UK green taxonomy advisory group chair hints at delays, holds the line on gas

'It makes sense to slow it up and get it right first time,' GTAG's Ingrid Holmes tells RI Europe conference.

The chair of the UK’s green taxonomy advisory group (GTAG) has warned that progress on the UK’s green guidelines could be slowed to ensure that the country “gets it right first time”.

Speaking at RI Europe, Ingrid Holmes, who is an executive director at the Green Finance Institute and chairs GTAG, said that while screening criteria for climate adaptation and mitigation will be in place by January 2023, “it makes sense to slow it up and get it right the first time”. She also warned that publication of criteria for other environmental areas such as biodiversity and water usage could be delayed. The initial consultation will be published by the Treasury “soon”, she said, adding that GTAG would be publishing a summary of its advice. She also stressed the importance of publishing the consultation and gathering responses as soon as possible.

On a positive note, Holmes said the UK was benefitting from not being the first mover in taxonomy creation, adding that there was no need to “rip up” the EU’s version and start from scratch.

At the same time, she highlighted the potential for divergence between the EU and the UK on the contentious issue of nuclear and gas.

Under proposals put forward by the European Commission in February, both fuels could be considered taxonomy-compliant. Speaking the day after members of the European Parliament’s committees for economic and monetary affairs and the environment voted narrowly in favour of vetoing the proposals, Holmes said GTAG had recommended that unabated gas should not be included in the UK taxonomy. This is in line with the UK’s climate change committee’s recommendation that unabated gas be phased out by 2035.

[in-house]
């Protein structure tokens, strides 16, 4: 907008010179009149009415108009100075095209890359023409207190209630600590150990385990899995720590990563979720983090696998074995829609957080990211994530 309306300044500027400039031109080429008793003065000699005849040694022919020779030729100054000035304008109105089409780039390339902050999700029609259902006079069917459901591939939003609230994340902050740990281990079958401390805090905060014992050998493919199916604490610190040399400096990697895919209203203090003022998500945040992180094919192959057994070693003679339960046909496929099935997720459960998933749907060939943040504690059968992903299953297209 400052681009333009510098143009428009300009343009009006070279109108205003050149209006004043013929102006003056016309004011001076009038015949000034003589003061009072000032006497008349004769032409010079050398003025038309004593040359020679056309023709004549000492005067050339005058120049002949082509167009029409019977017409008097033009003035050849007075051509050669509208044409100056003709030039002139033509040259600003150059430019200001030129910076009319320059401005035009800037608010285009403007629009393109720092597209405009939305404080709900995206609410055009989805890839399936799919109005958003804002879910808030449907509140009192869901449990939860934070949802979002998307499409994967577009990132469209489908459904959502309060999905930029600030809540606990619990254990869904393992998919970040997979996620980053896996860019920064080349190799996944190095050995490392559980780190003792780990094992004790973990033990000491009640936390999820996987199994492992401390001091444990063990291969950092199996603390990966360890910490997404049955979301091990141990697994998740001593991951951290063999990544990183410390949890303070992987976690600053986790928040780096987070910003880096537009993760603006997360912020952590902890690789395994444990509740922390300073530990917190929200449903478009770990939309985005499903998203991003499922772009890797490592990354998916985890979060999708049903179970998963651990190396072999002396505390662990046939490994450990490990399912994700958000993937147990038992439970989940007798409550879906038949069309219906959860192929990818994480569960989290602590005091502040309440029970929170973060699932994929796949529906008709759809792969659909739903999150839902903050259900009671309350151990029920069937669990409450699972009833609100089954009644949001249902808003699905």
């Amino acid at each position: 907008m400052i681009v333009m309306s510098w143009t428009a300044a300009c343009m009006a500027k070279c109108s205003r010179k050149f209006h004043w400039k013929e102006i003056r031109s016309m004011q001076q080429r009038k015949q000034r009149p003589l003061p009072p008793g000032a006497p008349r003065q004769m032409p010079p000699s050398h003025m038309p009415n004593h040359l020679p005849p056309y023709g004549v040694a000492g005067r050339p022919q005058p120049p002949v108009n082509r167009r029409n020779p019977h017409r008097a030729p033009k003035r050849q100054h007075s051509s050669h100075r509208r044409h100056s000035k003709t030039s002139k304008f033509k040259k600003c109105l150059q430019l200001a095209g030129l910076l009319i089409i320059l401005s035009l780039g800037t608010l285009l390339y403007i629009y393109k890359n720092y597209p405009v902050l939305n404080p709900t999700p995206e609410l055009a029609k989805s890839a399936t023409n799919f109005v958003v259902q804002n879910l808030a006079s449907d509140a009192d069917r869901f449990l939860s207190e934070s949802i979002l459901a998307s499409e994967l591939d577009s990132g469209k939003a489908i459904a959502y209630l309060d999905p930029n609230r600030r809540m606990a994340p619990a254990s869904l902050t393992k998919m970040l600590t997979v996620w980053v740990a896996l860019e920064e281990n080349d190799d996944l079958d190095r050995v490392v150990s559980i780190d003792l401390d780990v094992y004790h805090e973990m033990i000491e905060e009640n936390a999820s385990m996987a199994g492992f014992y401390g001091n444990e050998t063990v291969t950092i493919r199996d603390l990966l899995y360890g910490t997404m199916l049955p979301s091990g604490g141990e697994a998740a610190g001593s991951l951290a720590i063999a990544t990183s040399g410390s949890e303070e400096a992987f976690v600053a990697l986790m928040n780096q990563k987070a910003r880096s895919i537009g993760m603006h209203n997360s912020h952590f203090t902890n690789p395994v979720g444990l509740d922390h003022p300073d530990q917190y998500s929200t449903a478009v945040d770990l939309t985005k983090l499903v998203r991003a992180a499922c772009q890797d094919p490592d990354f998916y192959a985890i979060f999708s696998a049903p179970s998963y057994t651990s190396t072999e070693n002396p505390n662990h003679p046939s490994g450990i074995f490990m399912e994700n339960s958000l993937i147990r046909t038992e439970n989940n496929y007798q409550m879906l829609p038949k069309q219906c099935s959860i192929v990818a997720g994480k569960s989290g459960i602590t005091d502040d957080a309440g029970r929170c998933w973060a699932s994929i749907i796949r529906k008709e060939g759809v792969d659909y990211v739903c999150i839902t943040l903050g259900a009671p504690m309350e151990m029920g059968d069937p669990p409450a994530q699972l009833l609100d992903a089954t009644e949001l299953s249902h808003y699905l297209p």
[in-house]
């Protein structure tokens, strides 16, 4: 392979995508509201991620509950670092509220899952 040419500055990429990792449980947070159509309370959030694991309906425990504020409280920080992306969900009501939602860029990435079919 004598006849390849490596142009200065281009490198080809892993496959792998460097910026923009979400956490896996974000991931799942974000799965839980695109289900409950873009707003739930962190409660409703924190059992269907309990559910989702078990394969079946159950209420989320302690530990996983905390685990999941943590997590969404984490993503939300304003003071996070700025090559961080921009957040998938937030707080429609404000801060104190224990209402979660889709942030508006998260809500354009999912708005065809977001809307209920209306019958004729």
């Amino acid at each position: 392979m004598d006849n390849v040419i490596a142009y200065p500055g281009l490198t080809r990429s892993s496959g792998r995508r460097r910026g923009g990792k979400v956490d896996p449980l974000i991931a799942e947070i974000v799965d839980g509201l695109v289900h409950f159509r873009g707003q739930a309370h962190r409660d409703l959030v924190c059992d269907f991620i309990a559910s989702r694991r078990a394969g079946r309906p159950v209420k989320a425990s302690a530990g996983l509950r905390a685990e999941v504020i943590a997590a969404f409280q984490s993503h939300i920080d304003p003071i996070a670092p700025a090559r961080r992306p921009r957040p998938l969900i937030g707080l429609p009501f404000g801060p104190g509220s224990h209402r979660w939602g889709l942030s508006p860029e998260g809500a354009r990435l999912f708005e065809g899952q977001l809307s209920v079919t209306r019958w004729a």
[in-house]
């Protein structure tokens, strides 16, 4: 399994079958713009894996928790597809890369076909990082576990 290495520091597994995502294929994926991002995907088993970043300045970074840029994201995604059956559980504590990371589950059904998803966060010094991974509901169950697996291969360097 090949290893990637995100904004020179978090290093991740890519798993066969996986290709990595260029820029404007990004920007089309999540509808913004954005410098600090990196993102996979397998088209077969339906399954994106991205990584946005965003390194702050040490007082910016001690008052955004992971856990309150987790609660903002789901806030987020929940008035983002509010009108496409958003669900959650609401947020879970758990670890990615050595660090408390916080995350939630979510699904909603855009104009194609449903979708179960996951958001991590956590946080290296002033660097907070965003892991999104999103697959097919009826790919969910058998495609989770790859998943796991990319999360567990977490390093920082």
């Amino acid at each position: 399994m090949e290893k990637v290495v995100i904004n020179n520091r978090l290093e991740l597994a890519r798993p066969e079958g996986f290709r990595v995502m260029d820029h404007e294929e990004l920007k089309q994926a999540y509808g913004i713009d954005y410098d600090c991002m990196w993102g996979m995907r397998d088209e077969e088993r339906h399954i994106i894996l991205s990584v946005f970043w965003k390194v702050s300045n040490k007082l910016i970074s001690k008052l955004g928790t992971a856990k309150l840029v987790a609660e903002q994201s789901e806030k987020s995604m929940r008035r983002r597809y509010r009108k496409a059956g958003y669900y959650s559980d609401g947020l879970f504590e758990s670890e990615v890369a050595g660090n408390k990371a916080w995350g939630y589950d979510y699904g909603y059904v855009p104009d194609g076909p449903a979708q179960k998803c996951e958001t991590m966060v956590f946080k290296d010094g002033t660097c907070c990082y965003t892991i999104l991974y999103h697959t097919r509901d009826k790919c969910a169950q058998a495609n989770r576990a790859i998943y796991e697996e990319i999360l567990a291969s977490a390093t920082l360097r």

The conversation regarding nuclear was “less straightforward”, she said, adding that nuclear could meet “do no significant harm thresholds” with stringent health and safety standards.

However, Holmes admitted that the taxonomy was “ultimately political”. It has been reported that business secretary Kwasi Kwarteng is “keen” to see natural gas included, and a UK government spokesperson told Responsible Investor that there is “strong evidence for the inclusion of nuclear”.

Holmes also warned that implementing a social taxonomy could be more difficult than a green one. Taxonomies focus on economic activity, she said, whereas social is an entity-level approach. Emphasising that taxonomies are “a tool, not the tool”, she added that just transition indicators may not be best served by a social taxonomy.

In a separate panel, a member of the European Commission’s platform on sustainable finance warned of further delays to the EU’s social taxonomy following the wrangling over the inclusion of nuclear and gas in the green taxonomy. While the platform published its report on a conceptual framework for the taxonomy in February, Aleksandra Palinska, senior research and advocacy officer at Finance Watch, said that “from the European legislative standpoint unfortunately right now we are a little bit nowhere”.

“[The nuclear and gas debate] created such a big sensitivity around anything that has to do with a taxonomy […] that unfortunately the European commission right now is not going to put forward immediately any legislative measures,” she said.